In She was born in Punjab, India, to

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my Unit 1 Project I would like to stylistically analyze the work of a
dear to me writer I discovered only last year the name of which is Rupi Kaur. The aforementioned young poet, Rupi Kaur, is born on the fifth of October in 1992. Rupi is is
a Canadian poet, writer, illustrator and performer of Punjabi descent.
She was born in Punjab, India, to a Sikh family and emigrated with her
parents to Canada when she was four years old. As a child, she was
inspired by her mother to draw and paint, especially at a time when she
was unable to speak in English with the other children at school. The
period her writing was most effective is the last five years of the twenty-first century. The poet did not and does not have an intended audience, but because the 25-year-old poet, who is best known for her book Milk and Honey, is part of a growing group of poets known as “Instapoets,”
who achieve fame due to their large following on social media such as
Tumblr and Instagram, the audience, whose attention she has attracted to
her work are mostly younger generations and people who relate to her
struggles, which are her main topic. Kaur writes in a minimalistic
style, focusing on topics that touch on love, death, and female
empowerment. She accompanies her poems with simple line images.
According to her, the images create a juxtaposition with the words,
because they express a feeling of innocence while the subject matter is
mature and even serious.
However, due to her simple approach, the poems are easy to digest and
connect to. Many young women see their thoughts and fears reflected in her
writing, especially minority women, as Kaur draws from her Punjabi
background to comment on societal pressures and the hardships of
immigrants. Milk and Honey, the 25-year-old Punjabi-Canadian’s first
collection of poetry, is the best-selling adult book in the U.S. so far
this year. According to BookScan totals taken near the end of September, the nearly 700,000 copies Kaur has sold put her ahead of runners-up like
Margaret Atwood. She is incredibly popular amongst teens and young
adults. Hence, her social media following has grown substantially.   “milk
and honey” is written in the so called style “confessional poetry”.
This style includes a first-person speaker relating her own thoughts and
experiences. Kaur is also known for not capitalizing the first words of
her lines or sentences, and she uses punctuation sparingly, often
foregoing commas and periods entirely. When the young poet does use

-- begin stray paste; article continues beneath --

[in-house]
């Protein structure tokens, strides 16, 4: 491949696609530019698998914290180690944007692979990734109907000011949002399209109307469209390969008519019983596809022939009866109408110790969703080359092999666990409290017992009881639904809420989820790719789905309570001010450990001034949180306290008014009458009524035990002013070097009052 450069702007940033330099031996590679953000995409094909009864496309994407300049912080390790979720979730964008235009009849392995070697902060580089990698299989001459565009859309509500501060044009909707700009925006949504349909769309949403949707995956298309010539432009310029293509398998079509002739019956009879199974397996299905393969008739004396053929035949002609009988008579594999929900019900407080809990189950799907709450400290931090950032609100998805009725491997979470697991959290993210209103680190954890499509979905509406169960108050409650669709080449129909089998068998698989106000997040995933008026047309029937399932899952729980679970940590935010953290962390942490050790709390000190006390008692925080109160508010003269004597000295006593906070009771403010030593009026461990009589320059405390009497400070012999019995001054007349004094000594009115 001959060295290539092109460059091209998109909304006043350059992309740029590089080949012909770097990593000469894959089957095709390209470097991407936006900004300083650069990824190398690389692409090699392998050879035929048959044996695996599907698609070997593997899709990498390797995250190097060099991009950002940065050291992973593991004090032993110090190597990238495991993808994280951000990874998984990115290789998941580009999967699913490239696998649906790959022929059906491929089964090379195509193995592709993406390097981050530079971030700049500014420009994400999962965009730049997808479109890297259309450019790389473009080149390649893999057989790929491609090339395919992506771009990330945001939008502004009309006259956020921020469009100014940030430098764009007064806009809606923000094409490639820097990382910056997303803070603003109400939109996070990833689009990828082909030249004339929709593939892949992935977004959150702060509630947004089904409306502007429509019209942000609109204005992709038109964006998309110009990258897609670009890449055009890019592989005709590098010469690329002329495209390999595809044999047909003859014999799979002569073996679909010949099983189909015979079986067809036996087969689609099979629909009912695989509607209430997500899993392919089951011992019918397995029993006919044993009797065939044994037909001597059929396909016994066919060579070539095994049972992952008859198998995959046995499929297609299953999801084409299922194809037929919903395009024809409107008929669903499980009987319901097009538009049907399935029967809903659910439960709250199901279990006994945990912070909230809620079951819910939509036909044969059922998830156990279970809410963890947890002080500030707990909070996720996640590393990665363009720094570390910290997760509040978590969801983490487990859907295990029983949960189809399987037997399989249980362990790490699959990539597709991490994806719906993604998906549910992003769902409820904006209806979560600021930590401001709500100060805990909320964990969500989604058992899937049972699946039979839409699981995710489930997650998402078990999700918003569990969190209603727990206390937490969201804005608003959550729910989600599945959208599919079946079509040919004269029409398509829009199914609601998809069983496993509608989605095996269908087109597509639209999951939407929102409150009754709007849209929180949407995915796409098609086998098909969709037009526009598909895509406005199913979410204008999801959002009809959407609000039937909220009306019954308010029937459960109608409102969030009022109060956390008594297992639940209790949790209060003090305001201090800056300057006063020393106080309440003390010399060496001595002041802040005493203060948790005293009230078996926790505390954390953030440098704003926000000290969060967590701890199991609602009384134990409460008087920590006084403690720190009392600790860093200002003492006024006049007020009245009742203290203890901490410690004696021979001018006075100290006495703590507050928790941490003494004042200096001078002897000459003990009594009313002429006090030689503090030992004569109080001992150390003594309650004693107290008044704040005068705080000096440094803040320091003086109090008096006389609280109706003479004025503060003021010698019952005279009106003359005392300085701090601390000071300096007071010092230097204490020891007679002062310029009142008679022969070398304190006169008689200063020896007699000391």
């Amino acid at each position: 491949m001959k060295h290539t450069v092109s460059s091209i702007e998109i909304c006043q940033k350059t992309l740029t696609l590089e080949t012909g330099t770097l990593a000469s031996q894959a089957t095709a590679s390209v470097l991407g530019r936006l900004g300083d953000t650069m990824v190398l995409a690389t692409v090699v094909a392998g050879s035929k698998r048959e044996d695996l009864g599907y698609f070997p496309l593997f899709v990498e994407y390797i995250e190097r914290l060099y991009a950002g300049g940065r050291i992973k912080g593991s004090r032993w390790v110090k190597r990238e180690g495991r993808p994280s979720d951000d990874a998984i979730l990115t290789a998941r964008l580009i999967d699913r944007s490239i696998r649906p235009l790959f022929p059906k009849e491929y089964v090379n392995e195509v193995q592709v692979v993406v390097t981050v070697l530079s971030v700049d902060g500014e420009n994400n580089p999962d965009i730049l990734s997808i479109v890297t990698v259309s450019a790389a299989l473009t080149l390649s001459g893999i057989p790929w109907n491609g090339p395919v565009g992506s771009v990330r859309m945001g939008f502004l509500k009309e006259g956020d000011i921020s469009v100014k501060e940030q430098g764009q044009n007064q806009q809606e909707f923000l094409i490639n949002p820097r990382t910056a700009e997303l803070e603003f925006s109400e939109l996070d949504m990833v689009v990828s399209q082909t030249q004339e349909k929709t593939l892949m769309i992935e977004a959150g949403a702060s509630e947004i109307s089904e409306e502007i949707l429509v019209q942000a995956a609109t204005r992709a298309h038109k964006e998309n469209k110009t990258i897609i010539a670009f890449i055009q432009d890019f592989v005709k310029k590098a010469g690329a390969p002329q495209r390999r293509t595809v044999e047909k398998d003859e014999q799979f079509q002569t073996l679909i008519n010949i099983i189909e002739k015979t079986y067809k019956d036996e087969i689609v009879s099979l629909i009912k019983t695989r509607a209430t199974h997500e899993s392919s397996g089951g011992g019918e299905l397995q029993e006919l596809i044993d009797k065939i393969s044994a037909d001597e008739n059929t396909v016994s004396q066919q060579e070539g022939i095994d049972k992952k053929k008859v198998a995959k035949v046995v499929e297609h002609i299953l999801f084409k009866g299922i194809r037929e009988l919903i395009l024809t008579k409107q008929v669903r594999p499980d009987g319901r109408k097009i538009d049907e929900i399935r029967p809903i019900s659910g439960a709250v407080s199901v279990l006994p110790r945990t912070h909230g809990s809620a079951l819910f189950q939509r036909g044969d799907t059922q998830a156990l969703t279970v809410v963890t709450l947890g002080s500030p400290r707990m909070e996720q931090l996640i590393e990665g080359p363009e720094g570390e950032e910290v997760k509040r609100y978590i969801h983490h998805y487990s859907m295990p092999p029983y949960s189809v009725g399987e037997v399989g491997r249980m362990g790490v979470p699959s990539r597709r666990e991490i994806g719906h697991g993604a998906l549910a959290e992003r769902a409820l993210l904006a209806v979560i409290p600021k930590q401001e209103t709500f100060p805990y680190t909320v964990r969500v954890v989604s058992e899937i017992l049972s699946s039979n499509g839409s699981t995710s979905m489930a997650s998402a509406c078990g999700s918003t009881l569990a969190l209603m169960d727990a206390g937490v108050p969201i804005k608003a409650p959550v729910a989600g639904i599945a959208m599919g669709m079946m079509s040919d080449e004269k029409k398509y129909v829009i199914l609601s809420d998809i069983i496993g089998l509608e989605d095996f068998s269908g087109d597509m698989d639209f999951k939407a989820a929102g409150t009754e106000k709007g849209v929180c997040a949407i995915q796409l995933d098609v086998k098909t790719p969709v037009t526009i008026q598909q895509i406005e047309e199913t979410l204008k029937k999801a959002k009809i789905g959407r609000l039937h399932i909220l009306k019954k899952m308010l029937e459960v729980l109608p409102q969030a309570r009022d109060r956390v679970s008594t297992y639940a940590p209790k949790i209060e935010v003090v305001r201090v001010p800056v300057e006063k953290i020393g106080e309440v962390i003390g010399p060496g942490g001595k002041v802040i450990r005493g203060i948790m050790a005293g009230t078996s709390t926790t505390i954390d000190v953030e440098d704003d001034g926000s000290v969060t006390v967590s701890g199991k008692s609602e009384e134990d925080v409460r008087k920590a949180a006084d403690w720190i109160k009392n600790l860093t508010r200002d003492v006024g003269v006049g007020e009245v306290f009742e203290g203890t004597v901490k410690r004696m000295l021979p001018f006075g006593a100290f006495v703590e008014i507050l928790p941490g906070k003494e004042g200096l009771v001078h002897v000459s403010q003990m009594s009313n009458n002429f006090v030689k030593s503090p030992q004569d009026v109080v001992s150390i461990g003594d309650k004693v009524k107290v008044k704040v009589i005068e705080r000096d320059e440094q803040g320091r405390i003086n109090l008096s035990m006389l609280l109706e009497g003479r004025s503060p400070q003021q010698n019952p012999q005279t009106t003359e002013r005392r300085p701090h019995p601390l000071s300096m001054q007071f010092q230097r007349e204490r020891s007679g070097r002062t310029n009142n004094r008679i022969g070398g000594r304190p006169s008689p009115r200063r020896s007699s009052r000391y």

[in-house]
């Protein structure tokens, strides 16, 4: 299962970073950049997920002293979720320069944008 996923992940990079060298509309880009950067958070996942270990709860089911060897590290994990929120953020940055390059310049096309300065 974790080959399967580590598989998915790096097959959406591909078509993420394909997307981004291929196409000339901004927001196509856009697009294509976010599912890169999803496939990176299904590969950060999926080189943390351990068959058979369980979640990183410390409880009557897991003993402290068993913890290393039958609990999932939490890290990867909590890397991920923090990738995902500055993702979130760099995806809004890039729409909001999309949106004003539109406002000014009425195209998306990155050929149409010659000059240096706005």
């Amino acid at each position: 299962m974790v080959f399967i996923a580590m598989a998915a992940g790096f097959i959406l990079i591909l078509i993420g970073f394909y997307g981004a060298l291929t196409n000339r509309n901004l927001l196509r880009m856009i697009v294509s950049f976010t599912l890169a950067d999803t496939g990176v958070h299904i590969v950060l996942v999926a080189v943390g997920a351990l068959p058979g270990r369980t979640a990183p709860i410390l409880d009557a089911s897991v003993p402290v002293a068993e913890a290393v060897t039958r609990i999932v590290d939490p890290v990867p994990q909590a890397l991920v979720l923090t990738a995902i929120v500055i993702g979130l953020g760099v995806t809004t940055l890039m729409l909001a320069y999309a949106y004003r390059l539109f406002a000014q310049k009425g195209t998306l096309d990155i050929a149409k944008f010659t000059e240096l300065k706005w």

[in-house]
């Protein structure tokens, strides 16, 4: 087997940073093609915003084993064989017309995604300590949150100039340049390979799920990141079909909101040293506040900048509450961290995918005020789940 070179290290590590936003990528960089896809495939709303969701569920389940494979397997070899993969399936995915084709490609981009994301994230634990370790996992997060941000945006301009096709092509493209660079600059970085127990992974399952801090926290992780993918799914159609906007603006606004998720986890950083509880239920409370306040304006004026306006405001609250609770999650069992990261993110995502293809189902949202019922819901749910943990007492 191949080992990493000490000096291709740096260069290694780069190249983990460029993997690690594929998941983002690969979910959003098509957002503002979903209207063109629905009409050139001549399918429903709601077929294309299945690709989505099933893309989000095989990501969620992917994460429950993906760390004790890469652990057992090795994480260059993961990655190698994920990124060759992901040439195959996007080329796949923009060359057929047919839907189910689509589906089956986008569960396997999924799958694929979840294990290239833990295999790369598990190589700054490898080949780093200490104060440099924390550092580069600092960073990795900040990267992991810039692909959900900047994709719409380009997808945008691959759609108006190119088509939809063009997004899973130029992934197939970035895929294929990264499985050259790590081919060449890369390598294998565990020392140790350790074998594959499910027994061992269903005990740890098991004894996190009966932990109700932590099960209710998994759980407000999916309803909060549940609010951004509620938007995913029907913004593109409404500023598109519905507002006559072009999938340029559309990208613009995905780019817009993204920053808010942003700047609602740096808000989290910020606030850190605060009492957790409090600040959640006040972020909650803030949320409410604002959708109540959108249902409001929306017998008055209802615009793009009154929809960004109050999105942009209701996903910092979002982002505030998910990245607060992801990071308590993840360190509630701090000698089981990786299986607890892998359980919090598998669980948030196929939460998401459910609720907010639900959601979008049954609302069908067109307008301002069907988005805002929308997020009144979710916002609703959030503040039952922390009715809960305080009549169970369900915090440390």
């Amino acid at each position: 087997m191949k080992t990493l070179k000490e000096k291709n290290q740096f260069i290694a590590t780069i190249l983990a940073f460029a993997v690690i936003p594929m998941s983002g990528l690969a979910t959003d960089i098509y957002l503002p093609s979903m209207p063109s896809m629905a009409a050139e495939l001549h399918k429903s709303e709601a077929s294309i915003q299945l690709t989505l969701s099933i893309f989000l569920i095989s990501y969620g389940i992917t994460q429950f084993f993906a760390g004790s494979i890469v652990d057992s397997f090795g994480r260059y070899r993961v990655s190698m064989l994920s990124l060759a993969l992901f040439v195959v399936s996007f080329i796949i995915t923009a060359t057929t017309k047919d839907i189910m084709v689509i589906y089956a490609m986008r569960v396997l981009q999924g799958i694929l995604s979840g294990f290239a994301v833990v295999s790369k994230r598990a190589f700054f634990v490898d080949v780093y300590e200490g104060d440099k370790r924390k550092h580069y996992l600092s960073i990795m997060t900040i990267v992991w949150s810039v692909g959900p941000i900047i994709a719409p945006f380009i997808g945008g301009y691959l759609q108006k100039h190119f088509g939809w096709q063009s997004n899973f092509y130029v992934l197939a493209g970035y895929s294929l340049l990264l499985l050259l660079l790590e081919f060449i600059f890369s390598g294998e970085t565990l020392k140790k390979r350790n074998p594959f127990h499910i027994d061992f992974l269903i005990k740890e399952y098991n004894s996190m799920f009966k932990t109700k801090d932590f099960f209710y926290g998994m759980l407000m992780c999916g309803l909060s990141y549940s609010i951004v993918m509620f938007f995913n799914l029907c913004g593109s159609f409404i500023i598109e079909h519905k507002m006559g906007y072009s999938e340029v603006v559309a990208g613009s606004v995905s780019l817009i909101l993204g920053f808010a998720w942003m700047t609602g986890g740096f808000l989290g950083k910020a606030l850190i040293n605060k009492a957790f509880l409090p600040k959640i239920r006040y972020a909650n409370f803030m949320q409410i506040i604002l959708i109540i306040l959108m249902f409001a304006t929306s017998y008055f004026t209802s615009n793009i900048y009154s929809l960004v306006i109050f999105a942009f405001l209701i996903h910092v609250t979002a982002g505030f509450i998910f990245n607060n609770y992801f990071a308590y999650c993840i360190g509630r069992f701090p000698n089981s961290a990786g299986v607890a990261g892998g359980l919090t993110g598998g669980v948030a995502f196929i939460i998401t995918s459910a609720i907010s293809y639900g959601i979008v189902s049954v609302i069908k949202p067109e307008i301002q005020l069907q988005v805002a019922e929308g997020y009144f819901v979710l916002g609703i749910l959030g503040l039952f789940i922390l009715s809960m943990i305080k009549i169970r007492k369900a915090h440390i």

punctuation, it generally means that she’s playing with the form of the
poem, writing it as a long prose poem or, in one case, a list. In place
of punctuation, Kaur uses line breaks to indicate where a reader should
pause during their reading.  Kaur
is also a talented visual artist, ergo her sketches accompany mostly
all her poems in the book. These sketches are hand-drawn in ink and
complement the poems, visually representing the themes, characters, and
situations described in the text. In some cases, the poems are written
around or even within the sketches, forcing the reader to examine the
interplay between text and image. The most common poetic device Rupi Kaur uses is impossible to stay unnoticed, free verse. Free verse is nonmetrical, nonrhyming lines that closely follow the natural rhythms of speech. As all of the poems in her firstly published book are written in free verse I will only present a few examples. “i am water/soft enough/to offer life/tough enough/to drown it away” (Kaur, Rupi. Milk and honey. Andrews McMeel Publishing, 2016.) “do not look for healing/at the feet of those/who broke you” (Kaur, Rupi. Milk and honey. Andrews McMeel Publishing, 2016.) “you might not have been my first love/but you were the/love that made /all other loves seem /irrelevant” (Kaur, Rupi. Milk and honey. Andrews McMeel Publishing, 2016.) Symbolism
is a hard-to-ignore trait in her use of poetic devices. Symbolism is
the use of symbols to signify ideas and qualities, by giving them
symbolic meanings that are different from their literal sense. “how is
it so easy for you/to be kind to people he asked/milk and honey dripped
from my lips as i answered/cause people have not been/ kind to me” (Kaur, Rupi. Milk and honey. Andrews McMeel Publishing, 2016.)-treat others the way you want to be treated; “trying to convince myself/i am allowed/to take up space/is like writing with/my left hand/when i was born/to use my right” (Kaur, Rupi. Milk and honey. Andrews McMeel Publishing, 2016.)-the idea of shrinking is heredity.; “don’t mistake/salt for sugar/if he wants to/be with you/he will/it’s that simple” (Kaur, Rupi. Milk and honey. Andrews McMeel Publishing, 2016.)-if something is meant to happen, it will.  Figurative
language is also commonly used by the upcoming poet in the sense of
using literary devices such as metaphor personification. “grown flowers
from your pain”(Kaur, Rupi. Milk and honey. Andrews McMeel Publishing, 2016.); “you were beautiful but stung when I got close” (Kaur, Rupi. Milk and honey. Andrews McMeel Publishing, 2016.); “he will taste like the poetry I wish I could write” (Kaur, Rupi. Milk and honey. Andrews McMeel Publishing, 2016.) Talking
from the point of view of a young woman, who has read, adored and
reread the book, I can strongly recommend it to anyone, even to the most
conservative, racist, homophobic bully in your workspace. The overall
mood that is achieved is one of comfort and peace. It is something I
often refer back to. Something I read when I need a hug or some
understanding and no one is around to understand me. The book is what I need around me while growing up and going through  

Categories: Canada


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